CANVASES, CARATS AND CURIOSITIES

Jackpot: The History of Antique Slot Machines

Today there are thousands of slot machines in bars, casinos and clubs worldwide. But where and how did these machines originate? And at what point did they become such a beloved phenomenon for some and so controversial to others? A look at the history of these grown-up toys will help us understand the origin of all the fascination and fuss over antique slot machines.

 

Gambling has been a popular pastime of the thrill-seeking for thousands of years. The 6-sided die dates to about 3000 B.C. in Mesopotamia, and betting card games originated in China in the 9th century A.D. Poker, which has rumors of starting in Persia during the 17th century, became a favorite, and other gambling and lottery games evolved over time with new games spreading around the world. It is no surprise that these games became mechanized and even more widespread after the Industrial Revolution.

 
This Mill’s 777 Special Award Slot Machine features the iconic fruit reel strip that dates this to the “golden age” of slot machines. Circa 1950.
 


Late in the 19th century, Sittman and Pitt of Brooklyn, New York created a gambling machine that was a precursor to the modern slot machine we know and love today. Based on poker and without a cash payout, the player would insert a nickel and pull a lever to reveal the cards they were dealt. Depending on what the establishment would offer, a good hand could earn the player a free beer or a pack of cigars.

 


Charles Fey, a San Franciscan car mechanic, created the first gambling slot machine with automatic payout around 1890. Dubbed “The Liberty Bell,” it consisted of three spinning reels with hearts, diamonds, spades and a cracked Liberty Bell painted on each. A grand payoff of fifty cents came with a lucky spin of three Liberty Bells.

 


Fey continued to make slot machines, including the first draw poker machine. Later, he created the trade check separator — a hole that allowed a check for fake coins. Finding great success with his inventions, Fey was able to rent his machines to saloons with a 50/50 split on profits.

 


Fey was not able to make slot machines fast enough for the game's high demand. When they were banned in California after just a few years of manufacturing, he kept up with the increasing demand for them elsewhere. Also being produced by other makers, the slot machine’s popularity spanned across bars, saloons, and bowling alleys all across the United States.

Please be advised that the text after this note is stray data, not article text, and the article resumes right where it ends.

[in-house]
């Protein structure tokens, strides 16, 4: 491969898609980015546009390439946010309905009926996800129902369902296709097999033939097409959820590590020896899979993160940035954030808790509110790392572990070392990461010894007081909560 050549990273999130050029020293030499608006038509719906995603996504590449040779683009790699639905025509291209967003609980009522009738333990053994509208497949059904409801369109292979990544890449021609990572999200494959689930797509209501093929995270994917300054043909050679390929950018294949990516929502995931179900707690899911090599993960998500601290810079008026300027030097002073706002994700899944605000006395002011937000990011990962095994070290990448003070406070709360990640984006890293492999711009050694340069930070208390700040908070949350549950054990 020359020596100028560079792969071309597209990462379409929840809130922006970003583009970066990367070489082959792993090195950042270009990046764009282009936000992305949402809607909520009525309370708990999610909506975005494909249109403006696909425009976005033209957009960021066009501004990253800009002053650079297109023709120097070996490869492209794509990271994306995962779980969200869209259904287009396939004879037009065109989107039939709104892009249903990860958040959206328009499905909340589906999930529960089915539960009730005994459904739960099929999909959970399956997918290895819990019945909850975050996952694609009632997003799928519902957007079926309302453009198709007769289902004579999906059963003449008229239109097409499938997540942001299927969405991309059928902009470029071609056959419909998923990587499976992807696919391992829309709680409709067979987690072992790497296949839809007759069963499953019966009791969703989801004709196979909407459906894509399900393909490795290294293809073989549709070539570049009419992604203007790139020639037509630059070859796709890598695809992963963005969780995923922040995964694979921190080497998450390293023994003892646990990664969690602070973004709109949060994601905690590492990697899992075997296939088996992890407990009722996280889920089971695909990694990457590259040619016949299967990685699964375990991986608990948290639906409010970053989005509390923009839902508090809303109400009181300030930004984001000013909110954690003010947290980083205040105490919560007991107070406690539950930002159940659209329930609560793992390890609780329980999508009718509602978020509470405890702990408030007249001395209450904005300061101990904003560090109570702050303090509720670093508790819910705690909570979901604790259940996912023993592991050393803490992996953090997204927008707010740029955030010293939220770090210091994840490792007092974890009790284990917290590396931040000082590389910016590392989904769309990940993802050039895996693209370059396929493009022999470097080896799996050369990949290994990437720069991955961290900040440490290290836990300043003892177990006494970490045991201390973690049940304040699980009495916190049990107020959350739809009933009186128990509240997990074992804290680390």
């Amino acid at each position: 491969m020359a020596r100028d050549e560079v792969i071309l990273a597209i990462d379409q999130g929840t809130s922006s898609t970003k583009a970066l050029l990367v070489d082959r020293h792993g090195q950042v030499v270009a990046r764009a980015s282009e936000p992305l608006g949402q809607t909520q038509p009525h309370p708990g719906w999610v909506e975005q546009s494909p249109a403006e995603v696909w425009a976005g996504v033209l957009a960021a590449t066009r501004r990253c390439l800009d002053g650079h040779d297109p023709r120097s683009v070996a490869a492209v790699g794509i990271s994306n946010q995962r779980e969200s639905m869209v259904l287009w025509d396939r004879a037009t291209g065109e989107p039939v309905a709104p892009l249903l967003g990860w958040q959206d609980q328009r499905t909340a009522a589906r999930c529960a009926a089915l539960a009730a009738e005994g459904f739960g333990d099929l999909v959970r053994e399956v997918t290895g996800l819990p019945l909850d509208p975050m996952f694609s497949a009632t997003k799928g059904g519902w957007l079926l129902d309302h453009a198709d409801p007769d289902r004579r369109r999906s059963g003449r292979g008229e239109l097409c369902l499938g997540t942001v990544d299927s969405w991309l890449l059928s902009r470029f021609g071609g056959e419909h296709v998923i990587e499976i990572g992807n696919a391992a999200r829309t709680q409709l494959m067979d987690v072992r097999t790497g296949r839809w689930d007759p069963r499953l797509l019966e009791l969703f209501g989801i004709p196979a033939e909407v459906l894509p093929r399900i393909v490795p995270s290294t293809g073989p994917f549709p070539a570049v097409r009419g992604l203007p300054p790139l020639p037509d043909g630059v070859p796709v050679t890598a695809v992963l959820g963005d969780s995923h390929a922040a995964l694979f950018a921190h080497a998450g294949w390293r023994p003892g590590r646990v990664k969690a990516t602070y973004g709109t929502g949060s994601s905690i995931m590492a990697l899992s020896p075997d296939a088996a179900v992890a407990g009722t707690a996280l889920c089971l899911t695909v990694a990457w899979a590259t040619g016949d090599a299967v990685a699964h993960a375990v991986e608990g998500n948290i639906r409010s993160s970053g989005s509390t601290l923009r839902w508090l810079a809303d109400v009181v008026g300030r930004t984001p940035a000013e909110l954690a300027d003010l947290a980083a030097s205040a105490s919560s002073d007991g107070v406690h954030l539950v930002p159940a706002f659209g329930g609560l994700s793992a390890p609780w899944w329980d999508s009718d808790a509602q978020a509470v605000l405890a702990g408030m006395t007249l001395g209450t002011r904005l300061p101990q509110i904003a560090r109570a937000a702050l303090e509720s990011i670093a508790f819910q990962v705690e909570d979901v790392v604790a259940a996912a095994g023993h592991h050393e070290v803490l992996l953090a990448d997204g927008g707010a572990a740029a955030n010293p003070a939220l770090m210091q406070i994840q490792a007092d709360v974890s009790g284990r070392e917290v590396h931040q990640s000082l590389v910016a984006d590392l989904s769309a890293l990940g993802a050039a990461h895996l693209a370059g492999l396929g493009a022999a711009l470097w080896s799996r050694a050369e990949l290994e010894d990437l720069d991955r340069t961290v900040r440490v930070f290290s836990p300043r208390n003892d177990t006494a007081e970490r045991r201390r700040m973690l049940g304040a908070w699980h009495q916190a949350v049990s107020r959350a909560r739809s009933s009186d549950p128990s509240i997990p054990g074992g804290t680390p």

An astonishing artifact of Americana, the “Dewey-Chicago Triplet” floor model slot machine is the only one of its kind known to exist today. Created by the Mills Novelty Company of Chicago, this remarkable machine is actually three slot machines in one oak case that play for a nickel, quarter and half-dollar amounts. Impeccably crafted and in superb working condition, this Mills slot machine is arguably the most important to ever come on the market.
 

With growing limitations, manufacturers developed techniques to avoid the new laws being placed on slot machines. Machines such as the Mills Dewey-Chicago Triplet not only operated as a game, but also included a cylinder music box that was activated when change was inserted. This musical feature essentially qualified the act of gambling through the machine as “buying a song,” excluding it from many limitations put into place at the time.

 


The era of the fruit machine commences when cash prizes could no longer be distributed legally. A machine called the Operator’s Bell displayed lemons, cherries, oranges, and plums and awarded the corresponding flavor of gum to the winner. Awarding food prizes was yet another technique used to maintain the slot machine’s popularity while still abiding by gambling laws. Fruit images such as these can still be seen in modern slot machines.

 



As laws on slot machines became more prominent, manufacturers got clever in ways to keep the thrill of gambling alive without a cash prize. After working many years with Mills, Kentucky-born Ode Jennings started his own company, establishing Jennings and Co. in 1954 by merging numerous slot machine firms struggling to find their way around gambling limitations. This particular Golfa Rola Golf Ball Vendor Slot Machine is a superb example of how manufacturers of the time got creative.
 


For 25 cents, each play of this golf ball vendor slot machine pays out in golf balls instead of cash. The facade is complete with its original glass display of two golfers on the green and golf balls you can potentially win. This piece is incredibly rare as such machines were only found in high-end golf resorts in the mid-20th century, and their production only took place during the year 1940.

Gambling laws became more liberal by the end of the 20th century, and casinos opened on many Native American reservations. At this time, most poker, gambling and slot machines experienced a boom in popularity. Many of these machines, however, went digital and left behind the charm and excitement of antique slot machines. Nonetheless, it is exciting to collect and experience what the earliest slot machines had to offer.

M.S. Rau is dedicated to finding the rarest and most notable treasures, including exceptional antique slot machines. Visit our website any time or sign up for our newsletter to stay in the know on all our newest acquisitions.

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